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Heart of Yankees almost landed deep in heart of Texas

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HOUSTON -- Derek Jeter never gives much thought to what his career might have looked like in a different uniform, but as he prepares for this final lap through the big leagues, there was a chance that it could have all happened in Houston instead of New York.

The Astros owned the first selection in the 1992 First-Year Player Draft and had scouted Jeter as a high school shortstop in Kalamazoo, Mich., but their decision-makers opted to select college infielder Phil Nevin instead.

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Four other clubs also passed on Jeter, who fell to the Yankees with the sixth overall selection. None of those picks -- Paul Shuey (Indians), B.J. Wallace (Expos), Jeffrey Hammonds (Orioles) and Chad Mottola (Reds) -- went on to enjoy the levels of success that Jeter would.

 

"I was fortunate to be drafted by the team that I wanted to be, that I was a fan of growing up," Jeter said on Monday at Minute Maid Park, where the Yankees held a workout in advance of Tuesday's season opener. "I've never really allowed myself to think of what could have been different.

"I understand the Draft is a crapshoot. I wasn't even aware that the Yankees drafted sixth, to be quite honest with you. I think things worked out the way they should have worked out."

As the story goes, Astros scout and Hall of Famer Hal Newhouser lobbied hard for Houston to select Jeter with the first pick, having spent two years tracking his development in Michigan. When his advice was ignored, Newhouser quit, ending a career of more than 50 years in professional baseball.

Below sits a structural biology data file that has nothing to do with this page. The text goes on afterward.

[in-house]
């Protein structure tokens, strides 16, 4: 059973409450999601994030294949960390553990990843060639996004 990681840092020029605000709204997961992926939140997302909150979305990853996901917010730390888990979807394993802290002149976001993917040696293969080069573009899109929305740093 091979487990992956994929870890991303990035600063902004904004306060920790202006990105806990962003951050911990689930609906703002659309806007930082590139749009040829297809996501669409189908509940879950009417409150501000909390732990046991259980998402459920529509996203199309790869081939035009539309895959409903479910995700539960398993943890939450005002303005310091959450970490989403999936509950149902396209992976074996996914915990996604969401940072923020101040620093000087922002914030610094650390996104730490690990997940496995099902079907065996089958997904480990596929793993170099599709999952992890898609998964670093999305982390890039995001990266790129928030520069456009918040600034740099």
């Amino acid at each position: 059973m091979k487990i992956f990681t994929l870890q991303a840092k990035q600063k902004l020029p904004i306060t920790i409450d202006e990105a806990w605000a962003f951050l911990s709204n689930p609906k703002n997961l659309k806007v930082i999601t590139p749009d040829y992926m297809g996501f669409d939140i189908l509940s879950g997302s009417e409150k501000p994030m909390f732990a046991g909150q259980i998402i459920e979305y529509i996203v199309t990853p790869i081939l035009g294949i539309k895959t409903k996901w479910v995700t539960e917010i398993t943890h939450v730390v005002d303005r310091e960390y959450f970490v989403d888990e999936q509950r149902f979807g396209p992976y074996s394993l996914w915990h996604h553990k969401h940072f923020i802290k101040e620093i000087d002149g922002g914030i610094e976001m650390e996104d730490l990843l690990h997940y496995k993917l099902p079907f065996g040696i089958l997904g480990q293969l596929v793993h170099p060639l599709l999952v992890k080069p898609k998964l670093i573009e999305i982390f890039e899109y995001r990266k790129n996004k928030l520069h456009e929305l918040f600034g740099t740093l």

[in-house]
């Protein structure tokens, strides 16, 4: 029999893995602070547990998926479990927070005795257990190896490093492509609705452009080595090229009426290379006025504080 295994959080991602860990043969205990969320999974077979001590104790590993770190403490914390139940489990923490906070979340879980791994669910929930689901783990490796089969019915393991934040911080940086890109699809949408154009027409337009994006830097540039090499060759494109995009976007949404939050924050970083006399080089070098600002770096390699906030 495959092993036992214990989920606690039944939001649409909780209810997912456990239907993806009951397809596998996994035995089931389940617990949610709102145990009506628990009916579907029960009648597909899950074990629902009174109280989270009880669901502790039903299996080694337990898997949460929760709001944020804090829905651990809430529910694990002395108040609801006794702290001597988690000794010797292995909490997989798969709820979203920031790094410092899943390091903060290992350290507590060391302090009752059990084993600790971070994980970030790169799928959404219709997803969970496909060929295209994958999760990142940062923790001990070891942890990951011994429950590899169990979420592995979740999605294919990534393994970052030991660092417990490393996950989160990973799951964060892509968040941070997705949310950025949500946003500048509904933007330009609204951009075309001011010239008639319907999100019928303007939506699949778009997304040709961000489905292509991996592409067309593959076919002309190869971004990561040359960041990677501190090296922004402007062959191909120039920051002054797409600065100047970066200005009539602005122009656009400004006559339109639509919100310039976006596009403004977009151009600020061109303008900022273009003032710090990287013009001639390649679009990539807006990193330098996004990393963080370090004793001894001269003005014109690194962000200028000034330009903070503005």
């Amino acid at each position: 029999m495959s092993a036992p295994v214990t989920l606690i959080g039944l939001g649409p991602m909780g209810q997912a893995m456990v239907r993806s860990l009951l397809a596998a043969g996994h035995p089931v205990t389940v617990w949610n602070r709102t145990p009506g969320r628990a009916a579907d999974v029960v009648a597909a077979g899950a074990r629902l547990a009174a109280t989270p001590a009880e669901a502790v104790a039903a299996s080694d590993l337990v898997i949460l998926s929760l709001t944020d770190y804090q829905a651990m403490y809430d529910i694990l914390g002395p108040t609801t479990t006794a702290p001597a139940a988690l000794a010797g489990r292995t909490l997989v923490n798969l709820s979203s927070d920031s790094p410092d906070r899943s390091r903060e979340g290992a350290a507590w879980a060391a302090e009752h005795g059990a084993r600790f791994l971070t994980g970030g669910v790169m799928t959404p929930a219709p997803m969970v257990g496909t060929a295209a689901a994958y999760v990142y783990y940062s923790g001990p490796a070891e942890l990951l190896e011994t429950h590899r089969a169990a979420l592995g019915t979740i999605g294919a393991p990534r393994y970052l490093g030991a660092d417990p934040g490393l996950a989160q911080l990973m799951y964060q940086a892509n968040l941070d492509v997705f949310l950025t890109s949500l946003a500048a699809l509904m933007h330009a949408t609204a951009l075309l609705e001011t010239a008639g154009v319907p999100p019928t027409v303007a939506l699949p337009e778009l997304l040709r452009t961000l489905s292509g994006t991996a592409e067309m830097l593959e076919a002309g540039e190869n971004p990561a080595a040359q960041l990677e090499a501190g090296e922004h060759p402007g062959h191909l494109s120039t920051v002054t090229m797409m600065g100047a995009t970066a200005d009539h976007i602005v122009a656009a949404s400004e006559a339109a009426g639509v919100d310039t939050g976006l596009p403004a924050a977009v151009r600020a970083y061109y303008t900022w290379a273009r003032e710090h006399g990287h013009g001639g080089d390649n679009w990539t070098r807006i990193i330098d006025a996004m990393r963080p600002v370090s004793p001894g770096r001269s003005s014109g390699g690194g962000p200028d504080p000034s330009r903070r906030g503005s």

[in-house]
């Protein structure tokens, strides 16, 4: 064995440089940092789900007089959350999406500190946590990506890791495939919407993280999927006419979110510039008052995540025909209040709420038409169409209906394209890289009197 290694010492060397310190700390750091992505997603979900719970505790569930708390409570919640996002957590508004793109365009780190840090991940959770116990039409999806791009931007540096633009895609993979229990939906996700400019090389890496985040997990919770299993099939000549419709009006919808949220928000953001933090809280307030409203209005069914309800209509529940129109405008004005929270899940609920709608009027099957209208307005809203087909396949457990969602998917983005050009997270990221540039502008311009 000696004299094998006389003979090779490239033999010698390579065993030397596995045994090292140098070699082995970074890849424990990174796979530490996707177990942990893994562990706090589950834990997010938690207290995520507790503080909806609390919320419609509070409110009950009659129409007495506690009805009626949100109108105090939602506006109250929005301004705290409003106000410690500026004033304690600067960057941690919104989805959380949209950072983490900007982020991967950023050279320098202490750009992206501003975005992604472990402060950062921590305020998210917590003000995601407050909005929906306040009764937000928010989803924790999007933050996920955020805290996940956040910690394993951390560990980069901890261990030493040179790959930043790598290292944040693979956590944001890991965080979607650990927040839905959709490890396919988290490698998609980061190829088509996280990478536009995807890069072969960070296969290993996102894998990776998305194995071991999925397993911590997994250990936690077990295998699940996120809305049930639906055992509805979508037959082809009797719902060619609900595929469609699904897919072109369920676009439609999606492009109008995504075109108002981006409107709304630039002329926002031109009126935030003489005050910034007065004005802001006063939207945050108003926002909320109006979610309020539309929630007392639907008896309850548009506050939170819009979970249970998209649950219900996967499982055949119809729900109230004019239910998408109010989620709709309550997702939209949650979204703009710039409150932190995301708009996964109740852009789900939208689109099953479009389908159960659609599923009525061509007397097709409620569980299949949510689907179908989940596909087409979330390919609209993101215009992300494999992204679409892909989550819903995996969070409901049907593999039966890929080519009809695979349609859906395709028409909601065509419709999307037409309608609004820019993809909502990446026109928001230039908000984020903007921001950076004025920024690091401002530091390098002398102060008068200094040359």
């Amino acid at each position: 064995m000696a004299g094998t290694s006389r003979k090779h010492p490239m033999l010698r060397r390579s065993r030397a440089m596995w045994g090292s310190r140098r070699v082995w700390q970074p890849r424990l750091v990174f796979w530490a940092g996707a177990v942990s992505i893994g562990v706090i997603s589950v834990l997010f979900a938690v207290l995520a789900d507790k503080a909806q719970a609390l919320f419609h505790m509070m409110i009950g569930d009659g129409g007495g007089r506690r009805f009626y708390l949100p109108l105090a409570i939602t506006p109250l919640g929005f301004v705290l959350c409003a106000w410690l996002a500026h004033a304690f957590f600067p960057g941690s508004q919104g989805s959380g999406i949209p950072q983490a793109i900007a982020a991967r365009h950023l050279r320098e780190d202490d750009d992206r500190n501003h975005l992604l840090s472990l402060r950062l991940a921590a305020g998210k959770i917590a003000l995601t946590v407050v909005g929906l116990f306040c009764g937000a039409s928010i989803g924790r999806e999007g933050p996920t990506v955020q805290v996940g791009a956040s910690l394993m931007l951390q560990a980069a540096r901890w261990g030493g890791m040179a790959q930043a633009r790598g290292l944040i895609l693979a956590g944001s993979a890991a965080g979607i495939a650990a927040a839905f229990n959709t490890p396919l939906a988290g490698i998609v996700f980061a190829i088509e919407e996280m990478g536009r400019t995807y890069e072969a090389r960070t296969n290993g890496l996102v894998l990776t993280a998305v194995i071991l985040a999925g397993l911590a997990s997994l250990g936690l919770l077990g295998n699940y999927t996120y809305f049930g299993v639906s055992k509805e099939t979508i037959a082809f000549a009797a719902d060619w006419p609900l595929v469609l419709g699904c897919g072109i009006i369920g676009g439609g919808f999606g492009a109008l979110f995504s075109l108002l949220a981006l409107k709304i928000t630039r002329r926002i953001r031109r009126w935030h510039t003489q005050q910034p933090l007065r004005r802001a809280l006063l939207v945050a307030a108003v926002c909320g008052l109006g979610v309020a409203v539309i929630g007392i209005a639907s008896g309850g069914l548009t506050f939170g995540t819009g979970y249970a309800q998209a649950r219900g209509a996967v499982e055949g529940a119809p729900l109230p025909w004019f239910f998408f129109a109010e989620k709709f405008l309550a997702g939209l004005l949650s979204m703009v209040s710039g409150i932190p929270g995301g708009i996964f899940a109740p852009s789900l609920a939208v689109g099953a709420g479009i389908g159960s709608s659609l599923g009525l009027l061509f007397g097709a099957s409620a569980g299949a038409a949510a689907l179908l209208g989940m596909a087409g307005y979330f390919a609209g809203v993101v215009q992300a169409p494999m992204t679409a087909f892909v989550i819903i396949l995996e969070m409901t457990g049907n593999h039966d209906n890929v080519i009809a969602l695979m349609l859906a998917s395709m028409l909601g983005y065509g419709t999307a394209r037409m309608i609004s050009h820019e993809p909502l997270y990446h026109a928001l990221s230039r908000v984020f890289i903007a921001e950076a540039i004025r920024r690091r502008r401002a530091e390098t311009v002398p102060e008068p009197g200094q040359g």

The Astros plan to honor Jeter's career on Wednesday with a pregame ceremony and special gift. The ceremony will include a video highlighting some of Jeter's greatest on-field moments, and former teammates Andy Pettitte and Roger Clemens will be in attendance.

"This is the last of the Core Four that came up, that really meant a lot to this organization," Yankees manager Joe Girardi said. "It's been very enjoyable to be around. It's been enjoyable to watch the way he goes about his business, plays the game, what he does off the field, the great teammate that he is."

Jeter, who said that he expects all the usual Opening Day butterflies and nerves when he takes the field on Tuesday evening, said that he has always had a sense of gratitude for having those memorable moments come in a Yankees uniform.

"For me, it was always a dream coming to play for the Yankees," Jeter said. "To have that opportunity to do it my whole career, I've been fortunate. I have not even thought about what might have happened [elsewhere]."

Bryan Hoch is a reporter for MLB.com. Follow him on Twitter @bryanhoch and read his MLBlog, Bombers Beat. This story was not subject to the approval of Major League Baseball or its clubs.

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